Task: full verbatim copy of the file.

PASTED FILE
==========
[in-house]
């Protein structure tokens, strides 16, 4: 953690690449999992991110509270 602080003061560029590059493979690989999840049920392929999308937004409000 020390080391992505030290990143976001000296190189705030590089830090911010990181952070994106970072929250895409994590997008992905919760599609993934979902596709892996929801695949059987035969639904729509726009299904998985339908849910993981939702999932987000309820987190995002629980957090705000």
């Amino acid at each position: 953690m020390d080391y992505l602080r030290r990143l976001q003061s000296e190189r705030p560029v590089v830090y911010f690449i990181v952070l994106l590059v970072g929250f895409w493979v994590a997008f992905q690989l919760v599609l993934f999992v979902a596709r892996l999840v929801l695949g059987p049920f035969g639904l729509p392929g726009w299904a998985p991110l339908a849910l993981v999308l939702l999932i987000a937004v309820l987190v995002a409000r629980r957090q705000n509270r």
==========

[in-house]
């Protein structure tokens, strides 16, 4: 953690690449999992991110509270 602080003061560029590059493979690989999840049920392929999308937004409000 020390080391992505030290990143976001000296190189705030590089830090911010990181952070994106970072929250895409994590997008992905919760599609993934979902596709892996929801695949059987035969639904729509726009299904998985339908849910993981939702999932987000309820987190995002629980957090705000």
């Amino acid at each position: 953690m020390d080391y992505l602080r030290r990143l976001q003061s000296e190189r705030p560029v590089v830090y911010f690449i990181v952070l994106l590059v970072g929250f895409w493979v994590a997008f992905q690989l919760v599609l993934f999992v979902a596709r892996l999840v929801l695949g059987p049920f035969g639904l729509p392929g726009w299904a998985p991110l339908a849910l993981v999308l939702l999932i987000a937004v309820l987190v995002a409000r629980r957090q705000n509270r």